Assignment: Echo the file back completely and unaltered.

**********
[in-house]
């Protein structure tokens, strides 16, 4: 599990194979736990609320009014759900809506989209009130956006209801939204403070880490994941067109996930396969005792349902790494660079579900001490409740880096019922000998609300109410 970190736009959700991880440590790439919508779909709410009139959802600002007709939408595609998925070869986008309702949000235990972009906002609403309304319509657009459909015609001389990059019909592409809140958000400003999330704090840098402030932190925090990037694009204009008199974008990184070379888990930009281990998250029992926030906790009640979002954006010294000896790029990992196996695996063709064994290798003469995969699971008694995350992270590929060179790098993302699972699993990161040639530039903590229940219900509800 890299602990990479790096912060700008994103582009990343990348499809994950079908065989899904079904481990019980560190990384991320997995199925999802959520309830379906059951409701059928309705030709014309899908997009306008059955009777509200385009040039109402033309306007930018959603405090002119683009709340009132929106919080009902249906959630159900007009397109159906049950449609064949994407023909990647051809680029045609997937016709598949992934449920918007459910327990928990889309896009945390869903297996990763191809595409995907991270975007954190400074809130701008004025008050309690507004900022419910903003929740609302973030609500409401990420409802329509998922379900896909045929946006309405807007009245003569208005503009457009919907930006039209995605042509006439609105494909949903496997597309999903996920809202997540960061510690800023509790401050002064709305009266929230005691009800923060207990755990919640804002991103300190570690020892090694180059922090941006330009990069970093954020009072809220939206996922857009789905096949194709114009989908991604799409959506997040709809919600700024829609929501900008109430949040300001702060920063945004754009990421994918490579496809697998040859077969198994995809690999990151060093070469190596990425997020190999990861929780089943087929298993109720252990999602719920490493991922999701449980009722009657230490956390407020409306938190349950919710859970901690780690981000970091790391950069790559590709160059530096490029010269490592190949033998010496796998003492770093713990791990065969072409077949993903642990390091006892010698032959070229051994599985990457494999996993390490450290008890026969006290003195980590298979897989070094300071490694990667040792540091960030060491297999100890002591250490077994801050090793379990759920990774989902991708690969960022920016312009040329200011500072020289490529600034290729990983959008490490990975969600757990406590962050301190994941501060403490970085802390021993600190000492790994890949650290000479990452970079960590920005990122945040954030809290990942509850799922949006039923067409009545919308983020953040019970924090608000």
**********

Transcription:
[in-house]
């Protein structure tokens, strides 16, 4: 599990194979736990609320009014759900809506989209009130956006209801939204403070880490994941067109996930396969005792349902790494660079579900001490409740880096019922000998609300109410 970190736009959700991880440590790439919508779909709410009139959802600002007709939408595609998925070869986008309702949000235990972009906002609403309304319509657009459909015609001389990059019909592409809140958000400003999330704090840098402030932190925090990037694009204009008199974008990184070379888990930009281990998250029992926030906790009640979002954006010294000896790029990992196996695996063709064994290798003469995969699971008694995350992270590929060179790098993302699972699993990161040639530039903590229940219900509800 890299602990990479790096912060700008994103582009990343990348499809994950079908065989899904079904481990019980560190990384991320997995199925999802959520309830379906059951409701059928309705030709014309899908997009306008059955009777509200385009040039109402033309306007930018959603405090002119683009709340009132929106919080009902249906959630159900007009397109159906049950449609064949994407023909990647051809680029045609997937016709598949992934449920918007459910327990928990889309896009945390869903297996990763191809595409995907991270975007954190400074809130701008004025008050309690507004900022419910903003929740609302973030609500409401990420409802329509998922379900896909045929946006309405807007009245003569208005503009457009919907930006039209995605042509006439609105494909949903496997597309999903996920809202997540960061510690800023509790401050002064709305009266929230005691009800923060207990755990919640804002991103300190570690020892090694180059922090941006330009990069970093954020009072809220939206996922857009789905096949194709114009989908991604799409959506997040709809919600700024829609929501900008109430949040300001702060920063945004754009990421994918490579496809697998040859077969198994995809690999990151060093070469190596990425997020190999990861929780089943087929298993109720252990999602719920490493991922999701449980009722009657230490956390407020409306938190349950919710859970901690780690981000970091790391950069790559590709160059530096490029010269490592190949033998010496796998003492770093713990791990065969072409077949993903642990390091006892010698032959070229051994599985990457494999996993390490450290008890026969006290003195980590298979897989070094300071490694990667040792540091960030060491297999100890002591250490077994801050090793379990759920990774989902991708690969960022920016312009040329200011500072020289490529600034290729990983959008490490990975969600757990406590962050301190994941501060403490970085802390021993600190000492790994890949650290000479990452970079960590920005990122945040954030809290990942509850799922949006039923067409009545919308983020953040019970924090608000």